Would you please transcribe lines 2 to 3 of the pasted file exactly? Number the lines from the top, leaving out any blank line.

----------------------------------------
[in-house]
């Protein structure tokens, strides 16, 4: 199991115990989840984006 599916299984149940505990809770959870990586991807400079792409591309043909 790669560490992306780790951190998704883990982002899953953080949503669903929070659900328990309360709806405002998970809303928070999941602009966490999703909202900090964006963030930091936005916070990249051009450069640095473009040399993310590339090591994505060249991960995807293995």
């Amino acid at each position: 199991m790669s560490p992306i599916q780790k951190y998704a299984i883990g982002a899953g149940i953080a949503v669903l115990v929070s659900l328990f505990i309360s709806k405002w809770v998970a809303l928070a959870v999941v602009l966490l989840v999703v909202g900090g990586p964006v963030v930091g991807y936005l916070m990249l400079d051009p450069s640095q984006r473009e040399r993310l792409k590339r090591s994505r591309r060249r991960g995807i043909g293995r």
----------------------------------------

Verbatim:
């Protein structure tokens, strides 16, 4: 199991115990989840984006 599916299984149940505990809770959870990586991807400079792409591309043909 790669560490992306780790951190998704883990982002899953953080949503669903929070659900328990309360709806405002998970809303928070999941602009966490999703909202900090964006963030930091936005916070990249051009450069640095473009040399993310590339090591994505060249991960995807293995």
């Amino acid at each position: 199991m790669s560490p992306i599916q780790k951190y998704a299984i883990g982002a899953g149940i953080a949503v669903l115990v929070s659900l328990f505990i309360s709806k405002w809770v998970a809303l928070a959870v999941v602009l966490l989840v999703v909202g900090g990586p964006v963030v930091g991807y936005l916070m990249l400079d051009p450069s640095q984006r473009e040399r993310l792409k590339r090591s994505r591309r060249r991960g995807i043909g293995r």